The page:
At the time of writing this article there are 21 days until the NFL season kicks off and best ball tournaments lock. Drafter’s flagship $20 Million II NFL Best Ball tournament is currently only 30.25% full. The tournament is currently filling at a rate of approximately 1% per day over the past week, which you can see using our Tournament Fill Rates tool.
If the tournament continues to fill at the current rate, it will wind up with just under 50% overlay. I fully expect the sickos to come out in force and pump up that fill rate, but I still expect substantial overlay. If you’re new to best ball you might be wondering “Why do I care about overlay?”. Simply put, overlay is free money that the operator is injecting into the tournament prize pool, above and beyond the entry fees paid by the users. If the overlay is larger than the rake (Drafters rake on this tournament is just over 10.1%) then you are effectively being paid to play in the tournament assuming you are a drafter that has no advantage or disadvantage when compared to the field. I know for many of you reading this article, the purpose of playing best ball is to profit. If I told you there was a tournament where by simply being an average drafter gave you an expected ROI of 20%, would you be interested? That’s potentially what we’re looking at here with Drafters.
I wanted to write a comprehensive guide for crushing Drafters, in typical Sackreligious fashion with a deep data dive, modeling, the whole 9 yards. I’m going to be blunt:
I’ve got tons of my own drafts I need to get done, and I’m sure you do as well. If I spent the time I wanted to on this article it wouldn’t be ready in time for you to properly take advantage of the opportunity on Drafters. While I always want to provide the highest quality analysis that I can, I also need to recognize that perfect is the enemy of good enough. In this circumstance with such an incredible opportunity for overlay, we’re going to focus on just one aspect of our strategy on Drafters. The goal is for you the reader to be able to go to Drafters armed with the knowledge in this article as well as Erik Beimfohr’s Drafters strategy article and be at least an average drafter. I have full confidence that many of you reading this are well above average drafters and would have a positive expected ROI regardless of the overlay. But in a tournament with this much potential overlay, even an average drafter can have an expected ROI well into the double digits.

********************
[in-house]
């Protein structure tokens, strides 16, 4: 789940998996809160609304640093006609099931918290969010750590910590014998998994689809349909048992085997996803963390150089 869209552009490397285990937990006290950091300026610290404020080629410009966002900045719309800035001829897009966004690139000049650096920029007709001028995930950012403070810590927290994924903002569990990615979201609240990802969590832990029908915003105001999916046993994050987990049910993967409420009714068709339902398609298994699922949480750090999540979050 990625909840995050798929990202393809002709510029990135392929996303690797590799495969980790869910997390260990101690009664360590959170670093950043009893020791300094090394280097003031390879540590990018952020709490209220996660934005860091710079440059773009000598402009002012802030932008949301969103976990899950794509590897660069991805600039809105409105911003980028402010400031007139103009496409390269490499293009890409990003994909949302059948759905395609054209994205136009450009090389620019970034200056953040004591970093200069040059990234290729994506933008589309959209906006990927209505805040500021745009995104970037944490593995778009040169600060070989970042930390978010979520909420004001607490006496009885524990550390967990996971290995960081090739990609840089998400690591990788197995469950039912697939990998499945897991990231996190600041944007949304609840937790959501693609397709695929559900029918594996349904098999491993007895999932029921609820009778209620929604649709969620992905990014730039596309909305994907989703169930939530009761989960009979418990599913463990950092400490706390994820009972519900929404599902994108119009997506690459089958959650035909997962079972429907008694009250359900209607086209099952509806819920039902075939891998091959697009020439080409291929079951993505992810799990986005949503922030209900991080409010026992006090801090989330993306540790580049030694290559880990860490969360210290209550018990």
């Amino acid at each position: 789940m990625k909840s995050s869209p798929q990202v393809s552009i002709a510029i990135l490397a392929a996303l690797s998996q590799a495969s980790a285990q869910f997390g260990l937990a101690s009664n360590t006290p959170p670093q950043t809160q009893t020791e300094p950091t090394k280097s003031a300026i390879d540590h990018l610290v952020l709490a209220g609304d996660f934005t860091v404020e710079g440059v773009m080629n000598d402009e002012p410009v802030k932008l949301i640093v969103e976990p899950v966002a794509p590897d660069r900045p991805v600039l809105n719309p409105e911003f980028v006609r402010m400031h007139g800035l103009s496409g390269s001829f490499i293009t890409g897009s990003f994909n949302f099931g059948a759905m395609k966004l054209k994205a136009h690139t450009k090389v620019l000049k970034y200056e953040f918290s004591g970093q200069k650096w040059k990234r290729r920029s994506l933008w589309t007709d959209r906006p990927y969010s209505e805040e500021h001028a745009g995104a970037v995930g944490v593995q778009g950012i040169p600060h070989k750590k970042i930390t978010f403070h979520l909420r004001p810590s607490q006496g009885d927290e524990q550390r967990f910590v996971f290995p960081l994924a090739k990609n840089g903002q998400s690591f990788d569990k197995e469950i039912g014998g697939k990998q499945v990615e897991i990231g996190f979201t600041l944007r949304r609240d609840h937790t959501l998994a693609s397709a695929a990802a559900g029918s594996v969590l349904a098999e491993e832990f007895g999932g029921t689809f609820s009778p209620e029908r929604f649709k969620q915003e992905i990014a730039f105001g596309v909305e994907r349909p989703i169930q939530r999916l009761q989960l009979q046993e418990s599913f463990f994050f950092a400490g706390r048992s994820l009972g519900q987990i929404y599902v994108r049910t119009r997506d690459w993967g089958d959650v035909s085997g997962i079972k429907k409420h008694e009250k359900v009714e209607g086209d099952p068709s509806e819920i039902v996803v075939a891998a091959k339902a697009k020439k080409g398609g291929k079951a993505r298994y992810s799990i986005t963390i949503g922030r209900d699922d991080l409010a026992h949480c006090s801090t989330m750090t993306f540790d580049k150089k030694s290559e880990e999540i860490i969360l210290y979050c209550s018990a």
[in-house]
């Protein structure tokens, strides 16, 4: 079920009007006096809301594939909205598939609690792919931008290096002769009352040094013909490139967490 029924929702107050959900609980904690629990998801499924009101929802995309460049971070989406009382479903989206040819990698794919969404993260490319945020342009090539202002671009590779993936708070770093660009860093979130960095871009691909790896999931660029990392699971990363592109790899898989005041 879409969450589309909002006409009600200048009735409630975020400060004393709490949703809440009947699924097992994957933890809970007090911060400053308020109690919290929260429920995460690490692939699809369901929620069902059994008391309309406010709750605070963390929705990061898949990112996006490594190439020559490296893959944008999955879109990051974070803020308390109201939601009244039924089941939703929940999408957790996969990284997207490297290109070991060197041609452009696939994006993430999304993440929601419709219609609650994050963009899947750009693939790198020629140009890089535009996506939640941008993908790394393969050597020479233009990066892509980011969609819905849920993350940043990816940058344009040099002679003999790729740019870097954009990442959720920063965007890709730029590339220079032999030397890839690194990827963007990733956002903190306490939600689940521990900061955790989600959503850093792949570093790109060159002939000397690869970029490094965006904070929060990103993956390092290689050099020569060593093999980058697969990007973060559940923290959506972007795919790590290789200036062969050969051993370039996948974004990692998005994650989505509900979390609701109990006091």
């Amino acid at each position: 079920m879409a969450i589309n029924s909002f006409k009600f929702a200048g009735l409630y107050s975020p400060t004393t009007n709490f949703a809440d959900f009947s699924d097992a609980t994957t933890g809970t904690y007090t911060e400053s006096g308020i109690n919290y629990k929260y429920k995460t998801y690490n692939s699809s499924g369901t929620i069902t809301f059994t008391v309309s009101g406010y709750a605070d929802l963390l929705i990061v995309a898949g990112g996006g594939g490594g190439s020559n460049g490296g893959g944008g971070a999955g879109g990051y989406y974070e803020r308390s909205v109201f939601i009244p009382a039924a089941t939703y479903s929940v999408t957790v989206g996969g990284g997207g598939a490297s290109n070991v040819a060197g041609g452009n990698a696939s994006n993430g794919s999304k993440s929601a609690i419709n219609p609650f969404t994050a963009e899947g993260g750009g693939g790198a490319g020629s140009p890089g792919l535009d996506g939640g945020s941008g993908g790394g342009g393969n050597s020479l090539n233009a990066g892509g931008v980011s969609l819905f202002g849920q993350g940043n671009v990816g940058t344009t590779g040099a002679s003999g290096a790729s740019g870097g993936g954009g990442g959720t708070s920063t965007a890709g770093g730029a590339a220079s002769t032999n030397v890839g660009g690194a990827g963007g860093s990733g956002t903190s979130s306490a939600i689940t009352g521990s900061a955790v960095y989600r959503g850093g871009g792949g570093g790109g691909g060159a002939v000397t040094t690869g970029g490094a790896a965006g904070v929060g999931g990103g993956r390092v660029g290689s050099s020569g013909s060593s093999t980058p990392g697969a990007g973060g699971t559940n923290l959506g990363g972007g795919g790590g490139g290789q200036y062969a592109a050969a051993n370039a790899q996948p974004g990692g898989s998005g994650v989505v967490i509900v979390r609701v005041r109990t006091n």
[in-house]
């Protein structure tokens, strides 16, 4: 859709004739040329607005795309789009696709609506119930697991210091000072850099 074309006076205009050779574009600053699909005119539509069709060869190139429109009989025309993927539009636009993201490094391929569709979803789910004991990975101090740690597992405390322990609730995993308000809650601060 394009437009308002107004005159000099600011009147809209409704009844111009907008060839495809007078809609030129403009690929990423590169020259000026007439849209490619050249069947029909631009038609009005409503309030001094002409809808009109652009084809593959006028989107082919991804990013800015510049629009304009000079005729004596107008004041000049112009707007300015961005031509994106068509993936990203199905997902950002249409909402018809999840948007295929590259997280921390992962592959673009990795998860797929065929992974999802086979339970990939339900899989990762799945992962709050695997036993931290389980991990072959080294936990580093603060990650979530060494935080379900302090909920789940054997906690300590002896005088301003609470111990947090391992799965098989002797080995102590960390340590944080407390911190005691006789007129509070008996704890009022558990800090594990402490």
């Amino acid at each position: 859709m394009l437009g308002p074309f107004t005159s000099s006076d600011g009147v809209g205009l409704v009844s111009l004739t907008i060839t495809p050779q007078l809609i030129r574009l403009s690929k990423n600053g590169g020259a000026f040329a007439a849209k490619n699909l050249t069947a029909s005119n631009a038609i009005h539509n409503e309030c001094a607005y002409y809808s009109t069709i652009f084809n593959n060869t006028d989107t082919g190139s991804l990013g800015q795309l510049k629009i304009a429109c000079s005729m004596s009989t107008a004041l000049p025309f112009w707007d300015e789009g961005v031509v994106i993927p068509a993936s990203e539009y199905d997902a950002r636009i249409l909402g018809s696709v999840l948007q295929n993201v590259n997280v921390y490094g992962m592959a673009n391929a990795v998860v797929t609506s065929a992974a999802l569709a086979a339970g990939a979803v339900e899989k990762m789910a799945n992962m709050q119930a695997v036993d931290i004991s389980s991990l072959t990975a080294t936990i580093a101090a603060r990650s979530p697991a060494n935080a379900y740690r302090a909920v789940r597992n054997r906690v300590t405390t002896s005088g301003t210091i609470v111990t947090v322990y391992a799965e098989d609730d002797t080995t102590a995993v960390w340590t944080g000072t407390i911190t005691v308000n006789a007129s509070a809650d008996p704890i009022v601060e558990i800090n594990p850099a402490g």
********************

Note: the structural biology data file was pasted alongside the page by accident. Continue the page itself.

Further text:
In this article we’re going to examine the results from the Drafters Million tournament last season. We’re specifically focusing on the rates at which the field stacked individual quarterbacks, how they did it, and the differences between the top 1% of teams and the field. I’m going to preface this with the caveat that this is analysis based on historical results and it does not mean that simply copying and pasting what worked last year will work this year. The way I personally try to benefit from analyzing descriptive data is to apply nuance and think critically about how I can best translate this information to the current draft meta.
I enjoy playing games competitively; poker, board games, strategy based video games all have meta games. Some games like poker and chess have effectively been solved with modern computing, and it is possible to play those games with a game theory optimal strategy. For unsolved games, the meta often evolves as new dominant strategies emerge. My biggest advantage in playing games has always been assessing changes in the meta and their implications faster than my opponents. In all the games I’ve played competitively I’ve never been the best in the world, or been ranked #1 for an extended period of time. I have frequently been a dominant player when the meta shifts. I guess I wrote all that to tell you that I have a knack for picking out stuff that the field might be slow to catch on to, but then I watch my edge diminish and I turn back into a pumpkin as the better players pass me by when they become acquainted with the new meta. So without further ado, let’s take a look at a potential meta change with respect to stacking on Drafters.